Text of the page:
Another neat idea is to use wrapping paper as art work, framing them in old picture frames or use the paper to decoupage an item that needs a bit dressing up. Another idea is using the paper to make a wreath or any other kind of décor that’d be easy to make with paper, like a collage of interesting facts in to hang on a bathroom wall. Or why not use newspaper to wrap presents for a unique look.
Another idea to reuse household items is using squeeze bottles (dish soap, ketchup, mustard bottles, etc.) to water plants that are hard to reach or to squirt out pancake batter. And we’ve all got a mountain of plastic shopping bags at home, so why not use an empty paper towel roll to store the bags in. Speaking of empty paper towel rolls, I actually use those in my boots at home. The rolls help keep the boots from folding down and keep your closet looking a bit tidier.
So, how do you reuse stuff you have lying around at home? I’d love to hear some new ideas that I could try at my house, not only for Earth Day but to do each and every day.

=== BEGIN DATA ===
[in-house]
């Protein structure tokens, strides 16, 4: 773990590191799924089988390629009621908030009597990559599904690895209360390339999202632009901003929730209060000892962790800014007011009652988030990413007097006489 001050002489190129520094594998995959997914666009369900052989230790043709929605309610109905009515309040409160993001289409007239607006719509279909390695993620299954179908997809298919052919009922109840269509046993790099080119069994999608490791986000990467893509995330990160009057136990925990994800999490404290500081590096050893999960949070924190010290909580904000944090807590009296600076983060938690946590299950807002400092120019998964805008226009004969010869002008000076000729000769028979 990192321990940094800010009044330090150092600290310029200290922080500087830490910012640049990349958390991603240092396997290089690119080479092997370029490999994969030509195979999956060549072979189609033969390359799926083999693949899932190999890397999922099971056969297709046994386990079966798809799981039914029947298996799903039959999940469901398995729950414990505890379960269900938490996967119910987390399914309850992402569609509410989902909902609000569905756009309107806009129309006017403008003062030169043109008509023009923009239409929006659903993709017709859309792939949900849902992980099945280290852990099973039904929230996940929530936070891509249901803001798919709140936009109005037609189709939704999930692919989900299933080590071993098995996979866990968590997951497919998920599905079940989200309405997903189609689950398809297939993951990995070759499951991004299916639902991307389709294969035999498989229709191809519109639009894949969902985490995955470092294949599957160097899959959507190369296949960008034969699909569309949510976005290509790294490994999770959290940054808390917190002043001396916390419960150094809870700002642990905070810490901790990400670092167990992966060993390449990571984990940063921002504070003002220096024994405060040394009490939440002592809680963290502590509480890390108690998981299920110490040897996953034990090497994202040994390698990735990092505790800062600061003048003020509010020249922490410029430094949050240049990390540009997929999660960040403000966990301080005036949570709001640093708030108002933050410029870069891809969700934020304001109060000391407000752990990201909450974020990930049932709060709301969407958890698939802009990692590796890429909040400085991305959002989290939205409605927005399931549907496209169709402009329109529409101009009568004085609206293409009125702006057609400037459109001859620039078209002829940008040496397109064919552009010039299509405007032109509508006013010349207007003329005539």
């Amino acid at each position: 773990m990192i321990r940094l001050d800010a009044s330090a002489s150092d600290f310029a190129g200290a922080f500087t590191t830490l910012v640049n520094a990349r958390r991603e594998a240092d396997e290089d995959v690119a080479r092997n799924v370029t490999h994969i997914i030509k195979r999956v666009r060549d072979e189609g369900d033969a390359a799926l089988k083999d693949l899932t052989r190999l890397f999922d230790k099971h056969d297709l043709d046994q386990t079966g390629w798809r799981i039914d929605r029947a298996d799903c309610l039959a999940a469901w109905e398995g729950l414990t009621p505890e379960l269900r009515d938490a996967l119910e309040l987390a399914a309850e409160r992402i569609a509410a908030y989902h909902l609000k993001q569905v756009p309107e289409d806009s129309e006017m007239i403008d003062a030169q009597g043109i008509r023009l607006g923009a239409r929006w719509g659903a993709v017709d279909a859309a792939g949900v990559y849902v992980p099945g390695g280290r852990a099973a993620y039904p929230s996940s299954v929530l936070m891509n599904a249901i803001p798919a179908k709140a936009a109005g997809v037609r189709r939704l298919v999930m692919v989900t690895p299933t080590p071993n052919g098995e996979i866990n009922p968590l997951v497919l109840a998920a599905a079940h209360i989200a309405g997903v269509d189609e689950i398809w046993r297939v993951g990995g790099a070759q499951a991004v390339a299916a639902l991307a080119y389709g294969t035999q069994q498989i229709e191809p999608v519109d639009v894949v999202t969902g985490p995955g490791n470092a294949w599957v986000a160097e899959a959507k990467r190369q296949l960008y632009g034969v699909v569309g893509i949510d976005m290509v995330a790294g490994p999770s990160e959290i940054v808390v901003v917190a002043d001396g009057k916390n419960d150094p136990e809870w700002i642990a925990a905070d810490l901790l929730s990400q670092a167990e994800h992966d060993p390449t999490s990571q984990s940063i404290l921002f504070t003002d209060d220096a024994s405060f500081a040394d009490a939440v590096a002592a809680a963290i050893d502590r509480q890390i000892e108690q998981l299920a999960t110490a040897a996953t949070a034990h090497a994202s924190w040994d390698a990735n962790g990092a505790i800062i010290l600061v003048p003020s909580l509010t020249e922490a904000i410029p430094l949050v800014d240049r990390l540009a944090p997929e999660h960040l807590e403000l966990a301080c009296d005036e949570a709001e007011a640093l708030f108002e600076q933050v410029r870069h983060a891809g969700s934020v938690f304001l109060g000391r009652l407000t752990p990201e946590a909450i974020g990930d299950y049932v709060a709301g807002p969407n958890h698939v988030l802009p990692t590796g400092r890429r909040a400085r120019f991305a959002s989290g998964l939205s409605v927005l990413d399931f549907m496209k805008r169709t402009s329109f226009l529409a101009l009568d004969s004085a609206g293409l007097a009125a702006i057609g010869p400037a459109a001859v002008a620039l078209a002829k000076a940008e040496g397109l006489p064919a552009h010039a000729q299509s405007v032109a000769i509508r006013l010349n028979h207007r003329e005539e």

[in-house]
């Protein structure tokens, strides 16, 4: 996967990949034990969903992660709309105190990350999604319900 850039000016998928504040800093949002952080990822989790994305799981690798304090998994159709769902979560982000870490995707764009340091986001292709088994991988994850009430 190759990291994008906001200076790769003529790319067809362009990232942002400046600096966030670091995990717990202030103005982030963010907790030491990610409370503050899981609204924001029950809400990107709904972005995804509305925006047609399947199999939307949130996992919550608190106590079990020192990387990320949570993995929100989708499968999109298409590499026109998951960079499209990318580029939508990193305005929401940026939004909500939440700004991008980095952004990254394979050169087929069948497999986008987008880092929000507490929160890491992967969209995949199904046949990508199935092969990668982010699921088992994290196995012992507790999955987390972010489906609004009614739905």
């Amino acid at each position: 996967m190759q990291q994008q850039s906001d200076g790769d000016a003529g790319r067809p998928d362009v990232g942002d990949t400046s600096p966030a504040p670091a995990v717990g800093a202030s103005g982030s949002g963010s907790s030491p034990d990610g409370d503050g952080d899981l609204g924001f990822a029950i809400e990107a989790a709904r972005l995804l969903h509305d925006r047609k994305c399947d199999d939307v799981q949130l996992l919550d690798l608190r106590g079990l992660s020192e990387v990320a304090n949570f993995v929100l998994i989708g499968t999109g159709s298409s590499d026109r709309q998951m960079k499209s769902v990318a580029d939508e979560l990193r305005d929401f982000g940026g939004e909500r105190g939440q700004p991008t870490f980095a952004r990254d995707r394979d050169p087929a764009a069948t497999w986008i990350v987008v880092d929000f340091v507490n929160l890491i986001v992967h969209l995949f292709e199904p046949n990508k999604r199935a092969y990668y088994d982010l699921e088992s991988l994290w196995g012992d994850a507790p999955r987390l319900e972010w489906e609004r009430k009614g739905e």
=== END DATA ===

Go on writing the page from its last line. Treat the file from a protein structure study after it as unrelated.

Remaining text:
Posted by Lindsay Page on Apr 22, 2013 at 7:03 AM1 comments
According to a Waste & Recycling News article, Missouri State Attorney General Chris Koster has said that his office will get involved in the lawsuit against a Bridgeton landfill because of a request by the state Department of Natural Resources.
The Bridgeton landfill company has apologized for the foul odors that the area omits and said they are trying to install 40 new gas collection wells in order to help reduce the severity of the smells. The odors are so severe that some people claim that they cannot even go outside without getting a headache or getting sick to their stomachs.
"For St. Louisans who have not been directly exposed to the site, it is difficult to describe the effects this situation is having on local neighborhoods and businesses," Koster said. "While we have been assured by Republic Services that they have developed a remediation plan and are implementing that plan as expeditiously as possible, it is important that we ensure the corporation's promises are binding and enforceable in a court of law."